A massive but relatively meek tropical depression sloshing toward the Sunshine State promised a dreary Wednesday for Manatee County and an even messier day for South Florida.
Forecasters expected the system to strengthen enough overnight to earn the name Tropical Storm Nicole, but the chief concern was rain, not wind.
There could be buckets of it in South Florida, 4 to 8 inches overall, coming down in 2-inches-an-hour torrents at its most intense before tampering off tonight.
Manatee should expect rainfall amounts of a tenth to a quarter of an inch county wide, along with maximum sustained winds of 10 mph and gusts up to 20 mph, according to Rick Davis, meteorologist at the National Weather Service’s Ruskin office.
“We expect to see scattered and numerous showers and thunderstorms, and that’ll be for most of Wednesday and into Wednesday night,” said Davis, who added a drier weather pattern is expected to kick in for the rest of the week once the storms get through.
Much of Manatee received light amounts of rain Tuesday, except extreme East Manatee, which saw about 1.5 inches in spots, Davis said.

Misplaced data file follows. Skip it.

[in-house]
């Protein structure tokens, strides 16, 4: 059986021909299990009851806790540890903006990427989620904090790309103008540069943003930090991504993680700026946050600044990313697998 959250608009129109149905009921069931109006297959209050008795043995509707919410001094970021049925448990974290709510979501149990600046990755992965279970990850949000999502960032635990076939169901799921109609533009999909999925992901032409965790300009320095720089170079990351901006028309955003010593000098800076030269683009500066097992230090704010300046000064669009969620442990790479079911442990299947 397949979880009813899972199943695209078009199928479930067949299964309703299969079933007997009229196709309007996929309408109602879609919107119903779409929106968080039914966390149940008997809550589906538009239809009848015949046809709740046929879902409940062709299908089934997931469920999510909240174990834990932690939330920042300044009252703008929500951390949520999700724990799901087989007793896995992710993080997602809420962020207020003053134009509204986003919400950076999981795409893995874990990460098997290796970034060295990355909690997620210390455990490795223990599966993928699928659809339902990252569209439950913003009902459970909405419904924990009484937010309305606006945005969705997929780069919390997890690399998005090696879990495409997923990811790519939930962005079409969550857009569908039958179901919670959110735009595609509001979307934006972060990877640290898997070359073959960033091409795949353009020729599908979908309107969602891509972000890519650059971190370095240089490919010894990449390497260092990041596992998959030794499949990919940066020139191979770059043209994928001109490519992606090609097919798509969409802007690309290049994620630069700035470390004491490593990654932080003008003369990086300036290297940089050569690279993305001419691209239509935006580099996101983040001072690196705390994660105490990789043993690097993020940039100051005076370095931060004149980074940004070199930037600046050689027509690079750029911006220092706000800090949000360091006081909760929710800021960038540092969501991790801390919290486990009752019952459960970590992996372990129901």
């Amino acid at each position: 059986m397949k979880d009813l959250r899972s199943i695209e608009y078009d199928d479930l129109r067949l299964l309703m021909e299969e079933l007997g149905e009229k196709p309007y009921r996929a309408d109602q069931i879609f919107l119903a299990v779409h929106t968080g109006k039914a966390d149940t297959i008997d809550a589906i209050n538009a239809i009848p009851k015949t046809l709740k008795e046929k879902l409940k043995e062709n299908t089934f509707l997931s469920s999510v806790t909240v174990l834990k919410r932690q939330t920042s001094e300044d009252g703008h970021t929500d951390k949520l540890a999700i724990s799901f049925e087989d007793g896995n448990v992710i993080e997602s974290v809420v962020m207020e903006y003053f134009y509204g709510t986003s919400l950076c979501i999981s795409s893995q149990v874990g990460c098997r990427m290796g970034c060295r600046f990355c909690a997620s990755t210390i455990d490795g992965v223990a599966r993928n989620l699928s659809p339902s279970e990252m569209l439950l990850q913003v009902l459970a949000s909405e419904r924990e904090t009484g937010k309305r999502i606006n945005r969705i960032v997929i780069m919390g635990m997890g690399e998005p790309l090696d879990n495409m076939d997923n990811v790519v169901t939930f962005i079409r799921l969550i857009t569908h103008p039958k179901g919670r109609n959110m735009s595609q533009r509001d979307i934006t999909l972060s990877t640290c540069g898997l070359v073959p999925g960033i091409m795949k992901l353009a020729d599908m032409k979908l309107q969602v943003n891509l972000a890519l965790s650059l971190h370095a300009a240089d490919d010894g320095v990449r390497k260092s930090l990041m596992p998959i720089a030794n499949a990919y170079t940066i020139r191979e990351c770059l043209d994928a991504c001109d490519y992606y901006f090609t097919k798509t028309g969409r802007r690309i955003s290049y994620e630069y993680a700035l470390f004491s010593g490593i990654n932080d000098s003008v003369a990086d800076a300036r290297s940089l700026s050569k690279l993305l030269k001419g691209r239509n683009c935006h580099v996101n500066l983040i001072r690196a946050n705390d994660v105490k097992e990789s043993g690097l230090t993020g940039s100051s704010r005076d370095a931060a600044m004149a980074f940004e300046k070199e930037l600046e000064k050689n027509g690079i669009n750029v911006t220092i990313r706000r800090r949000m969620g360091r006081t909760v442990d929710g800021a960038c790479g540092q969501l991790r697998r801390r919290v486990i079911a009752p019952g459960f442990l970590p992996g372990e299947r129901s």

Tropical storm warnings were posted Tuesday from Key West to Jupiter. Miami-Dade, Broward, Palm Beach and Collier counties were also placed under flood watches for a system tracing the same up-from-the Everglades path as two infamous storms that caused tens of millions of dollars in flood damage a decade ago — Hurricane Irene in 1999 and the “no-name storm” a year later.
Felix Garcia, a meteorologist at the National Hurricane Center in Miami, said the system was moving too quickly to deliver that sort of devastating deluge.
“It’s definitely going to bring rain and flash-flooding, but nothing compared to those storms,” he said.
At 11 p.m. Tuesday, tropical depression No. 16 was about 95 miles south of Havana and 290 miles southwest of Miami, moving northeast at 8 mph with top sustained winds of 35 mph.
On its projected path, the storm would pass over central Cuba, which could see up to 10 inches of rain, sometime late Tuesday, then gain strength and speed as it hits the Florida Straits.
On the Cuban government news site www.cubadebate.cu, Cuba’s chief meteorologist José Rubiera warned that the system would affect Matanzas province overnight, and be felt as far east as Granma, Las Tunas and Ciego de Avila.